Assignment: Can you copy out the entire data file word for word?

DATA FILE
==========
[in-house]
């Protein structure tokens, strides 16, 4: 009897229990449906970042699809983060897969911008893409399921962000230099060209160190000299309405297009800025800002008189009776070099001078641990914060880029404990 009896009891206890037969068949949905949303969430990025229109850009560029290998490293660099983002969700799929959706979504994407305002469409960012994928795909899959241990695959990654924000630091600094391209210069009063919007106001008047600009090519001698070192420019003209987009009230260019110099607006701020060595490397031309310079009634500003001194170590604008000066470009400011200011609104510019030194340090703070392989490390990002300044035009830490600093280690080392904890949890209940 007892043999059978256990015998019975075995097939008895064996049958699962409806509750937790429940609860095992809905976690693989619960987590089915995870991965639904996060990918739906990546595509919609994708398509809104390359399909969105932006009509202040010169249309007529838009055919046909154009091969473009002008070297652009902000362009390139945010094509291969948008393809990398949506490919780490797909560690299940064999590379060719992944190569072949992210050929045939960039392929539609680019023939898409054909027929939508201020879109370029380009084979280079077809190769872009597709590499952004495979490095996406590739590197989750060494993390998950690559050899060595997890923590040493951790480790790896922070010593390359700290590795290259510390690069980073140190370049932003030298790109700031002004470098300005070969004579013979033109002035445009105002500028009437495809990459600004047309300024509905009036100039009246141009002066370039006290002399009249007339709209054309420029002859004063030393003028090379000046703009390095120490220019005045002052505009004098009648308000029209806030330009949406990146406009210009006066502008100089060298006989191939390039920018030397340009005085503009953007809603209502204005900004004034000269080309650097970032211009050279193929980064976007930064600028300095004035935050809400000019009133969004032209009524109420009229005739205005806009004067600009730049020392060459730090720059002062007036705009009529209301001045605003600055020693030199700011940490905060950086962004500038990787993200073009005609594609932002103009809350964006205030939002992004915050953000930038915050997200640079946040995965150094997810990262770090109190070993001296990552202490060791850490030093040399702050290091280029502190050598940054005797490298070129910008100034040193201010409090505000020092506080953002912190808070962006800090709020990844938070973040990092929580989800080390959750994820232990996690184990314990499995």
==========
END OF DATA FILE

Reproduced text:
[in-house]
């Protein structure tokens, strides 16, 4: 009897229990449906970042699809983060897969911008893409399921962000230099060209160190000299309405297009800025800002008189009776070099001078641990914060880029404990 009896009891206890037969068949949905949303969430990025229109850009560029290998490293660099983002969700799929959706979504994407305002469409960012994928795909899959241990695959990654924000630091600094391209210069009063919007106001008047600009090519001698070192420019003209987009009230260019110099607006701020060595490397031309310079009634500003001194170590604008000066470009400011200011609104510019030194340090703070392989490390990002300044035009830490600093280690080392904890949890209940 007892043999059978256990015998019975075995097939008895064996049958699962409806509750937790429940609860095992809905976690693989619960987590089915995870991965639904996060990918739906990546595509919609994708398509809104390359399909969105932006009509202040010169249309007529838009055919046909154009091969473009002008070297652009902000362009390139945010094509291969948008393809990398949506490919780490797909560690299940064999590379060719992944190569072949992210050929045939960039392929539609680019023939898409054909027929939508201020879109370029380009084979280079077809190769872009597709590499952004495979490095996406590739590197989750060494993390998950690559050899060595997890923590040493951790480790790896922070010593390359700290590795290259510390690069980073140190370049932003030298790109700031002004470098300005070969004579013979033109002035445009105002500028009437495809990459600004047309300024509905009036100039009246141009002066370039006290002399009249007339709209054309420029002859004063030393003028090379000046703009390095120490220019005045002052505009004098009648308000029209806030330009949406990146406009210009006066502008100089060298006989191939390039920018030397340009005085503009953007809603209502204005900004004034000269080309650097970032211009050279193929980064976007930064600028300095004035935050809400000019009133969004032209009524109420009229005739205005806009004067600009730049020392060459730090720059002062007036705009009529209301001045605003600055020693030199700011940490905060950086962004500038990787993200073009005609594609932002103009809350964006205030939002992004915050953000930038915050997200640079946040995965150094997810990262770090109190070993001296990552202490060791850490030093040399702050290091280029502190050598940054005797490298070129910008100034040193201010409090505000020092506080953002912190808070962006800090709020990844938070973040990092929580989800080390959750994820232990996690184990314990499995």